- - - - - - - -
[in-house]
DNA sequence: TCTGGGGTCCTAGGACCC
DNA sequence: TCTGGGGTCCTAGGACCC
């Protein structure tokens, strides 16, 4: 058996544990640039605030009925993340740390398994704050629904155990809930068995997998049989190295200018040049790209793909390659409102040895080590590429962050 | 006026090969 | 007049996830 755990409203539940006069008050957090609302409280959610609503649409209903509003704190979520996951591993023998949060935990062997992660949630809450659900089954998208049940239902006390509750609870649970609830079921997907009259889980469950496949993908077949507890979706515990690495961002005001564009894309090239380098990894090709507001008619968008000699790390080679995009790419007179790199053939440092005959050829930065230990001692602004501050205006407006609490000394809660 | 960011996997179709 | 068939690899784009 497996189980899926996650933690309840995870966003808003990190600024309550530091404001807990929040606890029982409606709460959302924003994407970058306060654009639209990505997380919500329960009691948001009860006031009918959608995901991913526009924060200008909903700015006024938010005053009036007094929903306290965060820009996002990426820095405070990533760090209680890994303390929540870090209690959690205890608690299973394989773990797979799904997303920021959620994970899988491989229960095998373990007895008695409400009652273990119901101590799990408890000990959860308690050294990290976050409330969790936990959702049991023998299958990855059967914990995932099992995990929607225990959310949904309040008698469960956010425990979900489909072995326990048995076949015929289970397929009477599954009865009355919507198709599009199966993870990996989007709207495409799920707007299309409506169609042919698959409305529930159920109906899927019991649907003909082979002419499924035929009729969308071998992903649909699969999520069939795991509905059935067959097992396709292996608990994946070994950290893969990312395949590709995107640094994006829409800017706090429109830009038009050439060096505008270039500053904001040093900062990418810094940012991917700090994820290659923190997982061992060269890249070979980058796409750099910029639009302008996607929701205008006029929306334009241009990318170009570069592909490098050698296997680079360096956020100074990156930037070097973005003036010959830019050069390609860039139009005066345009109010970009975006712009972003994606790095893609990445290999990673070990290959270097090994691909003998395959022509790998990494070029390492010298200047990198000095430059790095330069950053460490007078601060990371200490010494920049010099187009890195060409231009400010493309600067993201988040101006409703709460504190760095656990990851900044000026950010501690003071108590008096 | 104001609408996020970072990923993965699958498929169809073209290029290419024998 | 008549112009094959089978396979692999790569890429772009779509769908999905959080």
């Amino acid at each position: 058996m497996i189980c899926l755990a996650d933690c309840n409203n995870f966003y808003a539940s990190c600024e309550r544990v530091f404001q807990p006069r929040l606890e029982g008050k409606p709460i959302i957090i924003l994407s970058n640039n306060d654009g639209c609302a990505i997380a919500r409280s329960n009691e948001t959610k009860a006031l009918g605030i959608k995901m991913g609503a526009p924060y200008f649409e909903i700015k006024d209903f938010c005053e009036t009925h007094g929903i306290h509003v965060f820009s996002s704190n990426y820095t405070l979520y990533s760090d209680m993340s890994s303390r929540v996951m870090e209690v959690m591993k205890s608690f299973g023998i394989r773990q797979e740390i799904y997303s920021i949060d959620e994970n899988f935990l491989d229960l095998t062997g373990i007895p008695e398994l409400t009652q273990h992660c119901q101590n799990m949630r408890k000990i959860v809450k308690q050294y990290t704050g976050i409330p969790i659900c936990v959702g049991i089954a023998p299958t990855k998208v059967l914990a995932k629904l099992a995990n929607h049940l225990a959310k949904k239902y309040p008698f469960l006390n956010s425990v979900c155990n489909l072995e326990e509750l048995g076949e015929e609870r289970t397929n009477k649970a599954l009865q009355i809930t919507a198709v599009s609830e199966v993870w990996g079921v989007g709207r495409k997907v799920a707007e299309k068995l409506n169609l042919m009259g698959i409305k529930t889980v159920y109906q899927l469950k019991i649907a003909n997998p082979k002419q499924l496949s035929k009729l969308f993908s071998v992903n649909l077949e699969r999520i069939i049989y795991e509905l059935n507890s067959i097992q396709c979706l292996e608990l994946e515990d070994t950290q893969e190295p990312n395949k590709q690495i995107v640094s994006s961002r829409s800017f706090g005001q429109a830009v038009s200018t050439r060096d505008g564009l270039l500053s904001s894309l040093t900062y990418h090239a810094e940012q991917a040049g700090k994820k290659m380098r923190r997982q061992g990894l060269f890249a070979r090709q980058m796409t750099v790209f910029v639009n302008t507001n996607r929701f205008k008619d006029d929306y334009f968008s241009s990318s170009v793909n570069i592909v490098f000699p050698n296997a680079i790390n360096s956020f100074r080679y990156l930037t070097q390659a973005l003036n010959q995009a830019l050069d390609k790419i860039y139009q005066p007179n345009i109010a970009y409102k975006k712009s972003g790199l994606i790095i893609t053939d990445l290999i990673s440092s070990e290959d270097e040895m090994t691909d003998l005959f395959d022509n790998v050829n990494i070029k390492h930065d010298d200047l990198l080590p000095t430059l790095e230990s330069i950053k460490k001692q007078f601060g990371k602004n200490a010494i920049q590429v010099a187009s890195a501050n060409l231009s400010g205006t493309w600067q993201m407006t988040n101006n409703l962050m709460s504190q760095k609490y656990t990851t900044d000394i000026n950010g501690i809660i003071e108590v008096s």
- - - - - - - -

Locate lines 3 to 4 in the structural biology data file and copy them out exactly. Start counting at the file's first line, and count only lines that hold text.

DNA sequence: TCTGGGGTCCTAGGACCC
């Protein structure tokens, strides 16, 4: 058996544990640039605030009925993340740390398994704050629904155990809930068995997998049989190295200018040049790209793909390659409102040895080590590429962050 | 006026090969 | 007049996830 755990409203539940006069008050957090609302409280959610609503649409209903509003704190979520996951591993023998949060935990062997992660949630809450659900089954998208049940239902006390509750609870649970609830079921997907009259889980469950496949993908077949507890979706515990690495961002005001564009894309090239380098990894090709507001008619968008000699790390080679995009790419007179790199053939440092005959050829930065230990001692602004501050205006407006609490000394809660 | 960011996997179709 | 068939690899784009 497996189980899926996650933690309840995870966003808003990190600024309550530091404001807990929040606890029982409606709460959302924003994407970058306060654009639209990505997380919500329960009691948001009860006031009918959608995901991913526009924060200008909903700015006024938010005053009036007094929903306290965060820009996002990426820095405070990533760090209680890994303390929540870090209690959690205890608690299973394989773990797979799904997303920021959620994970899988491989229960095998373990007895008695409400009652273990119901101590799990408890000990959860308690050294990290976050409330969790936990959702049991023998299958990855059967914990995932099992995990929607225990959310949904309040008698469960956010425990979900489909072995326990048995076949015929289970397929009477599954009865009355919507198709599009199966993870990996989007709207495409799920707007299309409506169609042919698959409305529930159920109906899927019991649907003909082979002419499924035929009729969308071998992903649909699969999520069939795991509905059935067959097992396709292996608990994946070994950290893969990312395949590709995107640094994006829409800017706090429109830009038009050439060096505008270039500053904001040093900062990418810094940012991917700090994820290659923190997982061992060269890249070979980058796409750099910029639009302008996607929701205008006029929306334009241009990318170009570069592909490098050698296997680079360096956020100074990156930037070097973005003036010959830019050069390609860039139009005066345009109010970009975006712009972003994606790095893609990445290999990673070990290959270097090994691909003998395959022509790998990494070029390492010298200047990198000095430059790095330069950053460490007078601060990371200490010494920049010099187009890195060409231009400010493309600067993201988040101006409703709460504190760095656990990851900044000026950010501690003071108590008096 | 104001609408996020970072990923993965699958498929169809073209290029290419024998 | 008549112009094959089978396979692999790569890429772009779509769908999905959080």